100 Ways To Do Something Or Another, I Can't Remember Anymore: Reviews Of Recent Releases By Local Bands, Pt. 100
I’ve been doing this for five years now. This is the 100th review column I’ve written. I’m not sure how many total reviews that adds up to (seeing as these columns range between one and four reviews, usually), but it’s a good few. So, for this one, seeing as it’s moderately special (100 is a big number! Triple digits!), I’m doing a special column. These are quick re-reviews of some of my favorite releases of the past five years that I’ve reviewed here (note: there are things I liked but never reviewed that have been excluded, as well as things older than five years that I did review, but have cut since they’re not within the timeframe I’m trying to work with. I also have reviewed some non-Ohio releases that I loved and could’ve included here, but I tried to keep this Ohio just because otherwise it would be way too long!). There were a ton of records I cut from this list, and it pained me to do so, but I could really go on and on about how much great music has come from Ohio and fill this whole paper with the one column. Thanks for reading, and thank you very much to all the bands and artists who’ve been in some way a part of this column. Here’s to 100 more, I guess.
Bernie & The Invisibles - All Possibilities Are Open LP (My Mind’s Eye)
This group was one of the lost acts of the late ‘70s Cleveland punk scene, with only three tracks ever being officially released across various compilations. This record solves that problem. Sure, it’s lo-fi, but the music contained is truly some of the best punk rock ever. Bernie is smart, funny, touching–- in certain ways, it’s like a cross between the Modern Lovers and the Urinals. It’s absolutely great.
The Choir - I’d Rather You Leave Me 7” (Norton Records)
Two tracks from Cleveland’s first power pop group (?), both very good. Sure, I’ve got problems with this record (the lack of liner notes, the fact that it’s on lavender vinyl…), but the music is good enough for me to look past it. Every bit as great as “It’s Cold Outside.”
Bill Fox - Before I Went To Harvard LP (Eleventh Hour Recording Company)
Perhaps this material isn’t as essential as what’s on “Shelter From The Smoke,” but most of it is still prime Bill Fox. Plus, three Radio Flyers songs, so you need it for that alone.
Great Plains - The Mark, Don, & Mel E.P. +4 LP and Born In A Barn LP (Rerun Records)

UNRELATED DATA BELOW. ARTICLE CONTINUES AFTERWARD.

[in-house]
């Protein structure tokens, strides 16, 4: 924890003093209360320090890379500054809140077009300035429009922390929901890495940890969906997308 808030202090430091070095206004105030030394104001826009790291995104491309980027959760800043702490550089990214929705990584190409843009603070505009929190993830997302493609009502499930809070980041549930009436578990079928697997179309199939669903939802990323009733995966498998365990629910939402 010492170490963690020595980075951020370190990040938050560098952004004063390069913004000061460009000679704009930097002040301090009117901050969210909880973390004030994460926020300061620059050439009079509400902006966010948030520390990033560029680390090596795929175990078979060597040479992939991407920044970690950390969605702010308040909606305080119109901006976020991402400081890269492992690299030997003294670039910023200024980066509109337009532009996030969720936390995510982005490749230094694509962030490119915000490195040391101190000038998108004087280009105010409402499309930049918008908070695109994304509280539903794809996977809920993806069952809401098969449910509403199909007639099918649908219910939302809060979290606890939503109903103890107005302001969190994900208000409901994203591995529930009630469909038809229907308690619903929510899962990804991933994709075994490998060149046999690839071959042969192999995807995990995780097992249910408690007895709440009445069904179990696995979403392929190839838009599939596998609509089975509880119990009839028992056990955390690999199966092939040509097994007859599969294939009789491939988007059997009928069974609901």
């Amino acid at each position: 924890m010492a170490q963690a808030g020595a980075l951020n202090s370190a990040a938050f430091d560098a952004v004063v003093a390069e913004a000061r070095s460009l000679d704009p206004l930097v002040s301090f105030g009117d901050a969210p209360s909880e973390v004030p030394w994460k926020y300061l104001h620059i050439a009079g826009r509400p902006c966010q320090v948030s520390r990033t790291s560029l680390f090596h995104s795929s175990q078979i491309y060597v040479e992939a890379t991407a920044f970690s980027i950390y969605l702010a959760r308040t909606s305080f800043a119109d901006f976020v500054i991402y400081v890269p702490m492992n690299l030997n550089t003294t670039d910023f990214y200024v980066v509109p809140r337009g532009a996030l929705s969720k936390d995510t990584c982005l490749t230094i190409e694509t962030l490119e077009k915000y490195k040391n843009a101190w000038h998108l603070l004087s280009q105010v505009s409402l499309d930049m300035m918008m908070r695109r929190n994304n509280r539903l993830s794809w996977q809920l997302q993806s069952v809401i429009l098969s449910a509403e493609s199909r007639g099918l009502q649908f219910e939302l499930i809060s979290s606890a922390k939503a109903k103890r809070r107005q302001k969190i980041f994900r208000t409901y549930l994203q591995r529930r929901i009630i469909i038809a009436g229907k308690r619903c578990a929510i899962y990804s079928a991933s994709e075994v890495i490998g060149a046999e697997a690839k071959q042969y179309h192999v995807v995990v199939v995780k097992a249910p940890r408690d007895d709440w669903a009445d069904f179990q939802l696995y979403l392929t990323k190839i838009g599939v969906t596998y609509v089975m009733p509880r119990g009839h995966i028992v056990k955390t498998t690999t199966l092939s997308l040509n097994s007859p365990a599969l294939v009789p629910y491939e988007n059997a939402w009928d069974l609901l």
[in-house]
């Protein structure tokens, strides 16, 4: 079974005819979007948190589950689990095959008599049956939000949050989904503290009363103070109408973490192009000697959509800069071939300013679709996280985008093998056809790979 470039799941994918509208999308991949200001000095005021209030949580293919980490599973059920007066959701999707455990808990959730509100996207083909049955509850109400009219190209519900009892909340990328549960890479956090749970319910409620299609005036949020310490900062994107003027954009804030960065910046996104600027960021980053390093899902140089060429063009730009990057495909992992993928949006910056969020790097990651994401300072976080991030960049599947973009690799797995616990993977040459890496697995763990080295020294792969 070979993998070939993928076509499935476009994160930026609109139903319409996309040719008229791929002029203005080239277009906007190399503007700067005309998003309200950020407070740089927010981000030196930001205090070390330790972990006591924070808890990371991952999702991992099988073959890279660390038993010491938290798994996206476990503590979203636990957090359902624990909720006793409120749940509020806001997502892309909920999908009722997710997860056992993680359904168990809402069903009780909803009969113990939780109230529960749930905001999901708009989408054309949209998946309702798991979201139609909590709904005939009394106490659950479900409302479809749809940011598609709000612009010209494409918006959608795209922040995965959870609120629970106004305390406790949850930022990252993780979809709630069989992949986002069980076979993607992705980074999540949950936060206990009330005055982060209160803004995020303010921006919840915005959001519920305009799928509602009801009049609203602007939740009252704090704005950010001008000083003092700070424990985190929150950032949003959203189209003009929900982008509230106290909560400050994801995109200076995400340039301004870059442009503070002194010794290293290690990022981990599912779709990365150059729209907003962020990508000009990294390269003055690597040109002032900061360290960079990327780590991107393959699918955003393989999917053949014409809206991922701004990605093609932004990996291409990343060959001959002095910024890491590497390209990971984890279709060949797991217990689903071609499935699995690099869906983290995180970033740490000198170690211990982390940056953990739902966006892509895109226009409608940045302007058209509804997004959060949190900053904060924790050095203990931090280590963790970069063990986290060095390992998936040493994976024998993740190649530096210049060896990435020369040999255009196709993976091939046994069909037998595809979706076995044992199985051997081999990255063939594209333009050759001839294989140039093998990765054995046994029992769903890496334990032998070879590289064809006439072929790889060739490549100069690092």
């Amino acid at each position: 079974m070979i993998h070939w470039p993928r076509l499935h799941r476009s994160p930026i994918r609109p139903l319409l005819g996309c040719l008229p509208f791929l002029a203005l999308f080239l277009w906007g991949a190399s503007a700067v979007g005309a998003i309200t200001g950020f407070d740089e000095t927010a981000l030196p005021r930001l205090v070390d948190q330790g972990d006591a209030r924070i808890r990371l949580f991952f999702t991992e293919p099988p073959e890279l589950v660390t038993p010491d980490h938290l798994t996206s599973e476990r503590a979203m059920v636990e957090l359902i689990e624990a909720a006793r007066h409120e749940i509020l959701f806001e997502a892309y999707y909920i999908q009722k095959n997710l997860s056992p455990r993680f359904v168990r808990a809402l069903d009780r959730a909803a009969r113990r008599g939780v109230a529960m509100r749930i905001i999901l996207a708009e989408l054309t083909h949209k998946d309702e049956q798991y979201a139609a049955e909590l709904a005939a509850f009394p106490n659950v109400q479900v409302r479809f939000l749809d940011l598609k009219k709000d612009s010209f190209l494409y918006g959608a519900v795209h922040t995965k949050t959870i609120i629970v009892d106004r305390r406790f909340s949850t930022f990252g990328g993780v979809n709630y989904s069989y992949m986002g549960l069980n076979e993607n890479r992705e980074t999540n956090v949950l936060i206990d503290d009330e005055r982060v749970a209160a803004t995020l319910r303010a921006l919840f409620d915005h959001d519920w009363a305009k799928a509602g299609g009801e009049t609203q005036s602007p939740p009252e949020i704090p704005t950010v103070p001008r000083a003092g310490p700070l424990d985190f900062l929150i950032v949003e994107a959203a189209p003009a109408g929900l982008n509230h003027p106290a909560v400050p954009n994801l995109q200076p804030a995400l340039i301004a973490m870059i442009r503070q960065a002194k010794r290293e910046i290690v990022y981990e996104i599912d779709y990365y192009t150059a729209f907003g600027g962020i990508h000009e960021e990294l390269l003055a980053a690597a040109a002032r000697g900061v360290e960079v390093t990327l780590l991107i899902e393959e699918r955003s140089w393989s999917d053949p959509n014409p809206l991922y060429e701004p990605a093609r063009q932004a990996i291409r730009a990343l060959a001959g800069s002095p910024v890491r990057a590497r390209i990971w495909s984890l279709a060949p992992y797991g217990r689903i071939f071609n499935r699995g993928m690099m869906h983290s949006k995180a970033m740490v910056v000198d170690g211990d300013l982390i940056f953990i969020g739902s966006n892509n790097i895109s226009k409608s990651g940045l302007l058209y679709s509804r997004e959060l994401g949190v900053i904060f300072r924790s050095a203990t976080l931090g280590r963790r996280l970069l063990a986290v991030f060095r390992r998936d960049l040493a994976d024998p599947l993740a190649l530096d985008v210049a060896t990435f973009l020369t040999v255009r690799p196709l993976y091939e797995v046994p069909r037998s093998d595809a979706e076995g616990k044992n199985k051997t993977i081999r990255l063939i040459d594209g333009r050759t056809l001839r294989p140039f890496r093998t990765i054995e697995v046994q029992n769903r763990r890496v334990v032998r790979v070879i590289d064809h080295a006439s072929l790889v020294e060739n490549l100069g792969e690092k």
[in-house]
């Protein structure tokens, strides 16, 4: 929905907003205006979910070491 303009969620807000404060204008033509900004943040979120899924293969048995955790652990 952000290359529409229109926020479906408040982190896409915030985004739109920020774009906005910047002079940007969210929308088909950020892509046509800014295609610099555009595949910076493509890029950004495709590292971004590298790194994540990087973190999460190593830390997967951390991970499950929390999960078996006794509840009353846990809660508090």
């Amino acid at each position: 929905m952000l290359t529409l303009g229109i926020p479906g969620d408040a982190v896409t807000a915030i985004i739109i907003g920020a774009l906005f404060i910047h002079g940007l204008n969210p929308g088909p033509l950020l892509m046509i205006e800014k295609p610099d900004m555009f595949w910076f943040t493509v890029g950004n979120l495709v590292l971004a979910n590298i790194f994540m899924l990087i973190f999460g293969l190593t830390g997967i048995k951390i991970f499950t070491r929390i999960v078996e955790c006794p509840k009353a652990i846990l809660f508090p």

Sure, it’s cheating to include both of these, but how could I possibly choose between them? Ron House is one of the greatest lyricists of this generation or any other generation, and the eerie, Midwestern mood these records conjure is like nothing else I’ve ever heard. Two essential records.
Kill The Hippies - Let’s Start A Band Nobody’s In CD (Phoenician MicroSystems)
It’s mildly funny to me that this is in the archival section here, but it is an archival release! It’s just that this band is still active, which is great. Two unreleased albums and an unreleased single in one package. And it’s a shame these records weren’t released, because they’re pretty great. Still one of the best punk bands around.
The One Way Street - The One Way Street 2x7” (My Mind’s Eye/B-W Records)
A killer reissue of one of the greatest, dumbest, nuttiest (no pun intended) garage rock records ever (both sides are on the first “Back From The Grave” if that tells you anything) and a second, more straight-laced but still very good single with two unreleased songs. It has to be heard to be believed. The peanuts are nice but the acid is rare!
Jim Shepard - Heavy Action 3xLP (Ever/Never Records)
A really great set of all the types of music Jim Shepard made. There are heavy, ripping noise-punk tracks from the band V-3, there are sparse, melancholy, acoustic pieces, there are strange audio collages and answering machine messages. A truly fascinating, touching, tragic, and just good portrait of one of Columbus’s best.
The Society - You Girl 7” (My Mind’s Eye/B-W Records)
This thing’s been getting a lot of hype lately in garage rock circles, but it absolutely lives up to that hype, without question. A total blaster on Side A (with a ripping fuzz guitar solo less than a minute into the song!) and the moody, organ-driven “Lonely” on the flip, both nearly perfect examples of the genre.
The Styrenes - CLE 76-79 Unreleased 3x7” (My Mind’s Eye)
This is maybe not the most essential Styrenes material, nor the best place to start with them (I did like it more than “The Essential Styrenes,” though), but well worth hearing. Alternate/early versions of some their classics (a killer version of “I Saw You” and an instrumental version of “Where The Girls Are” that lets you appreciate just how fantastic the guitar playing is on it are two highlights), plus two totally unheard tracks, “Empty Vessels” and “Murder Me,” both of which are very good, especially the latter. For the fans, perhaps, but necessary for the fans.
Thomas Jefferson Slave Apartments - Straight To Video LP (Straight To Video)
The first-ever vinyl release of the second TJSAs album, in many ways just as essential as their first one, “Bait & Switch.” Every song on here is great, from the hazy opener “Secret Museum” to the centerpiece “Outside My Scene” to the closing destruction of “When The Entertainment Ends.” Other favorites along the way include “Rump Government,” “Lightnin’ Rod,” “Whisper In Your Mouth,” “El Cajon”…ah, they’re all good.
Cheap Clone - Cheap Clone LP (Peanut Butter Records)
This was a pretty early 5/5 in this column, and while I waver on most ratings I give everything, I’ll stand by that 5/5. Every song on this thing is great. This was a great band. It’s a darn shame this band is now no more, but they live on with this record (and their EP on Just Because is pretty good, too).
Cloud Nothings - Life Without Sound LP (Carpark Records)
Yeah, here’s my big mainstream pick. I don’t care; this is a local band and I still think this record is great. I know that makes me a poser fan since it’s their most “pop” record, but whatever, it’s still probably my favorite LP by them. Great guitar on this thing, great drumming, great songs in general.
Counter Intuits - Monosyllabilly LP (Pyramid Scheme Records)
Ron House may have more entries than anyone else on this list. As well he probably should, he is that great.